• Task 5.3: Visualization tools

CliMAF will produce extensive data through evaluation and monitoring diagnostics, both qualitative (maps, figures) and quantitative (scores, metrics) for every model run. Thorough analysis of these results using standard hands-on approaches is tedious for individual scientists and eventually becomes impossible as the number of simulations increases.Task 5.3 will provide a semi-automated solution to facilitate comparison of diagnostic and validation data across dozens of simulations. It will develop the means to search, organize and represent these numerous post-processing data. Among other fundamental tools, Task 5.3 will develop a web application to steer the search and organize results to facilitate subsequent, more synthetic analysis, notably in response to the standard versions of CliMAF evaluation and monitoring atlas (see task 5.4). Furthermore, diagnostic and validation data will be brought together and used in high-level joint graphical and statistical representations while exploiting the most recent web graphics technologies such as the Data-Driven Documents library (D3.js)

  • Task 5.4: Evaluation and monitoring diagnostics

This sub-task will consist in implementing in CliMAF a collection of evaluation and monitoring diagnostics used at GAME, IPSL and CERFACS, using the basic features of the general driver and the functions of the Service Layer. We will also collaborate with the DRAKKAR community to implement their ocean model monitoring and evaluation tools. As well, evaluation packages of the Is-ENES project can be integrated. A core set of diagnostics and metrics will define initial “standard” versions of CliMAF evaluation and monitoring atlas. It will be based on the classical atlas already in use in the partner’s centers for model development. In addition to this core set of diagnostics, the contributors will feed the standard collection with diagnostics that are relevant for model evaluation or monitoring from their expertise.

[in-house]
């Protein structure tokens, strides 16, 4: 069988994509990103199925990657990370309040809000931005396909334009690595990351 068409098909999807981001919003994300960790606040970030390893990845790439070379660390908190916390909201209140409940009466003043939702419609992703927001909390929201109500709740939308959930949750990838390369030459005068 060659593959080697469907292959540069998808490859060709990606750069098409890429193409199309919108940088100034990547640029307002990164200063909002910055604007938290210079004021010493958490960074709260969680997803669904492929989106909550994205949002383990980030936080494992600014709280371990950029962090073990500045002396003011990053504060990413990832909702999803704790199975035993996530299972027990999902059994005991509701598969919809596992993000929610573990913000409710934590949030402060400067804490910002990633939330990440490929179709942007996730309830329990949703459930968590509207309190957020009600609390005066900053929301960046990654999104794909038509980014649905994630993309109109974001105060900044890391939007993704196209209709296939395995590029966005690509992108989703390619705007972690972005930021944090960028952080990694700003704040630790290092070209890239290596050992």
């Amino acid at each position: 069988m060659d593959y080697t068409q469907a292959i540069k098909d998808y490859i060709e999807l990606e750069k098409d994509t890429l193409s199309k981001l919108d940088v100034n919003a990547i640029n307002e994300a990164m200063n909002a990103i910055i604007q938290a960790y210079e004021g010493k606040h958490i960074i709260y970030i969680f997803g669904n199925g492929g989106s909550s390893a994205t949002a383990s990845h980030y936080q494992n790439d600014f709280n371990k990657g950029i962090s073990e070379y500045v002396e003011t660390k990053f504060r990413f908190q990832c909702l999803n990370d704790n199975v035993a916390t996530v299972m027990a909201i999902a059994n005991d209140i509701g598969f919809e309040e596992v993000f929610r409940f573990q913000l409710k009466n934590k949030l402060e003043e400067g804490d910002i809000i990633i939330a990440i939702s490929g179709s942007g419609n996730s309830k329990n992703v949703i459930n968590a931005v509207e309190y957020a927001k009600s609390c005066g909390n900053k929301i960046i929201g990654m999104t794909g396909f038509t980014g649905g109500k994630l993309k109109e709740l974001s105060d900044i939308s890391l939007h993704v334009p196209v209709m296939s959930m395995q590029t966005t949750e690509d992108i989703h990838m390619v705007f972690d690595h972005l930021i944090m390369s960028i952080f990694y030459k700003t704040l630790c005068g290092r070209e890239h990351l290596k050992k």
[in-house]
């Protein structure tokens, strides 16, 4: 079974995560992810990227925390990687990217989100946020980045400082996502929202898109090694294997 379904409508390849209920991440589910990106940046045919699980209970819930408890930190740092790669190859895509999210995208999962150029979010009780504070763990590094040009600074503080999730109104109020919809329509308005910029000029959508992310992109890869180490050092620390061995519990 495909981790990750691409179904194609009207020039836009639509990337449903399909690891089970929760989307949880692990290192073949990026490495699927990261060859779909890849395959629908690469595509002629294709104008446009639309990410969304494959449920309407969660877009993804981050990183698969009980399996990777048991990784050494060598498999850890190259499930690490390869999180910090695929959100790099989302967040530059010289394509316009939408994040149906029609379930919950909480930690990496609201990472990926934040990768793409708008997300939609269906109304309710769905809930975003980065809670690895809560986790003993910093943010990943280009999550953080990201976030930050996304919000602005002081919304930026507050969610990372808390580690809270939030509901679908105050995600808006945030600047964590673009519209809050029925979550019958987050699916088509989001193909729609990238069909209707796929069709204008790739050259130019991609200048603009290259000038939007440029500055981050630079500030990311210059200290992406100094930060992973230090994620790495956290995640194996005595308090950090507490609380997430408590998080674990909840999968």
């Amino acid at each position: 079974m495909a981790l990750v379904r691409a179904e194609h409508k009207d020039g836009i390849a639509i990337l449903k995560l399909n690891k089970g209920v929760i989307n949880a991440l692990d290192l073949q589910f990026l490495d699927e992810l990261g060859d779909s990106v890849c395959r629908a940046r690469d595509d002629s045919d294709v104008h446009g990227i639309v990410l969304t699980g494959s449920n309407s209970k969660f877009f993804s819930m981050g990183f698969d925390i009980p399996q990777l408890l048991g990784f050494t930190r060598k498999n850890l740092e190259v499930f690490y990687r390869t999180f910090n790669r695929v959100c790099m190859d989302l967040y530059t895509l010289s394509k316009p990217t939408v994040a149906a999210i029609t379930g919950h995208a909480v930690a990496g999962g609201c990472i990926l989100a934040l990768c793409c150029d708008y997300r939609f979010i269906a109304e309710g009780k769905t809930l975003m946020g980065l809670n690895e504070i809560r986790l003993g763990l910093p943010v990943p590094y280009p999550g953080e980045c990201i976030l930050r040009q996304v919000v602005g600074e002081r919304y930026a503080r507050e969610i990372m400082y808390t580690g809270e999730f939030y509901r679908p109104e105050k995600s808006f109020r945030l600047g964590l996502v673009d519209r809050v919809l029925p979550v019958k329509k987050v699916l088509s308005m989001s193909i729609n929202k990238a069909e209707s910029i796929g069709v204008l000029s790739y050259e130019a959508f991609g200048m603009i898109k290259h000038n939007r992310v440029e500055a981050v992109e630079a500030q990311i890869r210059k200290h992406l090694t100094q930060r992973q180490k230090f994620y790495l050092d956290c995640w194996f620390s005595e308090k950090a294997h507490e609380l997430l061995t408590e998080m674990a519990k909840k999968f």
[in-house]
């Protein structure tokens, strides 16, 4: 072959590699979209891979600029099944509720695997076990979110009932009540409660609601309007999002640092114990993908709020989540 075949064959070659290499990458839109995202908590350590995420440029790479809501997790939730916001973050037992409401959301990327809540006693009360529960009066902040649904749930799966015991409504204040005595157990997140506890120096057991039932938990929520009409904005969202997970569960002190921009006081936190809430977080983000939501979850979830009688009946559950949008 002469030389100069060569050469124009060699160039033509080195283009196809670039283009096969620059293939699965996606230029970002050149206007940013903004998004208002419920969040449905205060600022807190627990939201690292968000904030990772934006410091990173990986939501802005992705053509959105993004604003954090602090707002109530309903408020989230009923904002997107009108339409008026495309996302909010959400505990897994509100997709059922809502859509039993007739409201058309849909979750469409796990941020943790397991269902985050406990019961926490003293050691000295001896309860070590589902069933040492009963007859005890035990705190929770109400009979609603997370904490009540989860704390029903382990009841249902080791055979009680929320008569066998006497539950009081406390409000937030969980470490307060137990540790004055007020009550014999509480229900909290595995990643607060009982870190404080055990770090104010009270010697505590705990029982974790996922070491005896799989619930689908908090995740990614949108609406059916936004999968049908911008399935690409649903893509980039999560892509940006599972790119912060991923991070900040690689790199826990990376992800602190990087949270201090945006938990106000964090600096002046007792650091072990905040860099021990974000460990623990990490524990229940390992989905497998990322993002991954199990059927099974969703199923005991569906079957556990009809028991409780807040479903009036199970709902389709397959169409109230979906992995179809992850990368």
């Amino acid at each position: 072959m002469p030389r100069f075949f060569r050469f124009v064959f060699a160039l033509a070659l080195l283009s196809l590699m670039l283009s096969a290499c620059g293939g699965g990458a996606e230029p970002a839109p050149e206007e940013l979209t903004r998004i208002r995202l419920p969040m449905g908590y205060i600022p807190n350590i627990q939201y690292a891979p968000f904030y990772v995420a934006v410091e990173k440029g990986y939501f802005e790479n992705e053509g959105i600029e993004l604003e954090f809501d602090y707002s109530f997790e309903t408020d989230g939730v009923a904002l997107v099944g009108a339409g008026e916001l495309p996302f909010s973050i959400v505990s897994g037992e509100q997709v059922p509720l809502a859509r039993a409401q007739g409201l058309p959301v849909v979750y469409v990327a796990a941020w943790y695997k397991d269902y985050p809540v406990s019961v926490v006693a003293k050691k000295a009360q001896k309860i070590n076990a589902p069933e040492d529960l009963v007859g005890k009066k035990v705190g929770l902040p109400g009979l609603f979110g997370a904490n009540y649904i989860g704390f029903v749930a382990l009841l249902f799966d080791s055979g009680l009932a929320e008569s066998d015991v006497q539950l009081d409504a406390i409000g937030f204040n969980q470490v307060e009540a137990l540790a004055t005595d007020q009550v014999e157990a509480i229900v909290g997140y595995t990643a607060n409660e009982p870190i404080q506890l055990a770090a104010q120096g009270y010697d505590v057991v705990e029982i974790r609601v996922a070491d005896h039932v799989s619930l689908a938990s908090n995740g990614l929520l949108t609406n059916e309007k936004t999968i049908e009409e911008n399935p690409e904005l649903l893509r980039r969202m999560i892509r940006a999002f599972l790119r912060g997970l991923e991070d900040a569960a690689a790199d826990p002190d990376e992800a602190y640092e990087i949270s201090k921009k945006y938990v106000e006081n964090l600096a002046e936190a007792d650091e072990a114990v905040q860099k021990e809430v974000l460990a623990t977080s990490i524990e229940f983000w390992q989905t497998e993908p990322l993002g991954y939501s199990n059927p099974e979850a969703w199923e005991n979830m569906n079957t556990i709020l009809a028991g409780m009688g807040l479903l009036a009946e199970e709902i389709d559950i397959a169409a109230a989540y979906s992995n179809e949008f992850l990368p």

Success criteria:

A success criteria is that the climate model developers of the French community use CliMAF routinely during model development phases. The initial objectives will be overcome if climate scientists use CliMAF for climate research.

Risks and envisaged solutions:

  • Dealing with the variety of languages that potential script developers may wish to use. A fall-back solution should be designed, which could rely on using files to deliver the data to non-supported languages.
  • Difficulty in putting few constraints on diagnostic scripts language while providing advanced utilities to the developer. A trade-off has to be reached. Also, shortcomings in the overall design would hinder extensibility. This risk will be addressed by requiring validation by a large number of engineers and scientists in partner institutes.
  • Contextual descriptions of the diagnostic and validation data and their indexation catalogue are the conditions to make searches. ESGF Publishing or alternatives will be tested for that purpose.
  • There is no particular risk linked with the development of evaluation and monitoring diagnostics. The main risk of task 5.4 is the possibility to actually implement the diagnostics in the driver, notably for the DRAKKAR tools and IS-ENES packages, in a sustainable way. From this point of view, success of Task 5.4 is closely linked with the success of Task 5.1 and 5.2.